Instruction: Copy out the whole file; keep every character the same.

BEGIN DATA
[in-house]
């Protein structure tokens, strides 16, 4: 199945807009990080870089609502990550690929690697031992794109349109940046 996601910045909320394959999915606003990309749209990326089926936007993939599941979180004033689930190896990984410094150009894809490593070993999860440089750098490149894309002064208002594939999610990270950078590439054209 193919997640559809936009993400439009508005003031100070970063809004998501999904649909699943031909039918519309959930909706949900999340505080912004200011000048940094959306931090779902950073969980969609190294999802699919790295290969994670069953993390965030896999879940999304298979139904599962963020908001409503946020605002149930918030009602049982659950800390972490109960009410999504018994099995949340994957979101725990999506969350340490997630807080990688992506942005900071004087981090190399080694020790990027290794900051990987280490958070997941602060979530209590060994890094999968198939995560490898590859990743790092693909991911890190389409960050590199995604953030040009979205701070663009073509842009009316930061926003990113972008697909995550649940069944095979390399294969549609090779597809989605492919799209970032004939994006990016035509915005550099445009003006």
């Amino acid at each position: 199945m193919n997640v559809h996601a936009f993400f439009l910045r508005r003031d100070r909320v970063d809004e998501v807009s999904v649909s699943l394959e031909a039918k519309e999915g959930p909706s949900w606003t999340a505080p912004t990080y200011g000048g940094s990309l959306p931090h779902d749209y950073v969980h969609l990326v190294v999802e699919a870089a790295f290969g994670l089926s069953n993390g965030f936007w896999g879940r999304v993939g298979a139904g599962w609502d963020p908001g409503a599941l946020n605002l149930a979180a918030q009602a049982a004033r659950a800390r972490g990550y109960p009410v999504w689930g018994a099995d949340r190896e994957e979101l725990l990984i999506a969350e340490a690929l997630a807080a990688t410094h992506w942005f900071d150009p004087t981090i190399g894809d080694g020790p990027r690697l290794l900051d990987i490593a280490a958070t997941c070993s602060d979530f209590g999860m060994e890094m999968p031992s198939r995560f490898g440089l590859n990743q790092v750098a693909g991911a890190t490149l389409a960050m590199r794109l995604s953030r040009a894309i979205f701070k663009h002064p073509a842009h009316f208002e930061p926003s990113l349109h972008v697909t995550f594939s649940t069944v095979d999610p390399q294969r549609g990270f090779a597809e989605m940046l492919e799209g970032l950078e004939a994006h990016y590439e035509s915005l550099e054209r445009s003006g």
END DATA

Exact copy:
[in-house]
């Protein structure tokens, strides 16, 4: 199945807009990080870089609502990550690929690697031992794109349109940046 996601910045909320394959999915606003990309749209990326089926936007993939599941979180004033689930190896990984410094150009894809490593070993999860440089750098490149894309002064208002594939999610990270950078590439054209 193919997640559809936009993400439009508005003031100070970063809004998501999904649909699943031909039918519309959930909706949900999340505080912004200011000048940094959306931090779902950073969980969609190294999802699919790295290969994670069953993390965030896999879940999304298979139904599962963020908001409503946020605002149930918030009602049982659950800390972490109960009410999504018994099995949340994957979101725990999506969350340490997630807080990688992506942005900071004087981090190399080694020790990027290794900051990987280490958070997941602060979530209590060994890094999968198939995560490898590859990743790092693909991911890190389409960050590199995604953030040009979205701070663009073509842009009316930061926003990113972008697909995550649940069944095979390399294969549609090779597809989605492919799209970032004939994006990016035509915005550099445009003006």
């Amino acid at each position: 199945m193919n997640v559809h996601a936009f993400f439009l910045r508005r003031d100070r909320v970063d809004e998501v807009s999904v649909s699943l394959e031909a039918k519309e999915g959930p909706s949900w606003t999340a505080p912004t990080y200011g000048g940094s990309l959306p931090h779902d749209y950073v969980h969609l990326v190294v999802e699919a870089a790295f290969g994670l089926s069953n993390g965030f936007w896999g879940r999304v993939g298979a139904g599962w609502d963020p908001g409503a599941l946020n605002l149930a979180a918030q009602a049982a004033r659950a800390r972490g990550y109960p009410v999504w689930g018994a099995d949340r190896e994957e979101l725990l990984i999506a969350e340490a690929l997630a807080a990688t410094h992506w942005f900071d150009p004087t981090i190399g894809d080694g020790p990027r690697l290794l900051d990987i490593a280490a958070t997941c070993s602060d979530f209590g999860m060994e890094m999968p031992s198939r995560f490898g440089l590859n990743q790092v750098a693909g991911a890190t490149l389409a960050m590199r794109l995604s953030r040009a894309i979205f701070k663009h002064p073509a842009h009316f208002e930061p926003s990113l349109h972008v697909t995550f594939s649940t069944v095979d999610p390399q294969r549609g990270f090779a597809e989605m940046l492919e799209g970032l950078e004939a994006h990016y590439e035509s915005l550099e054209r445009s003006g």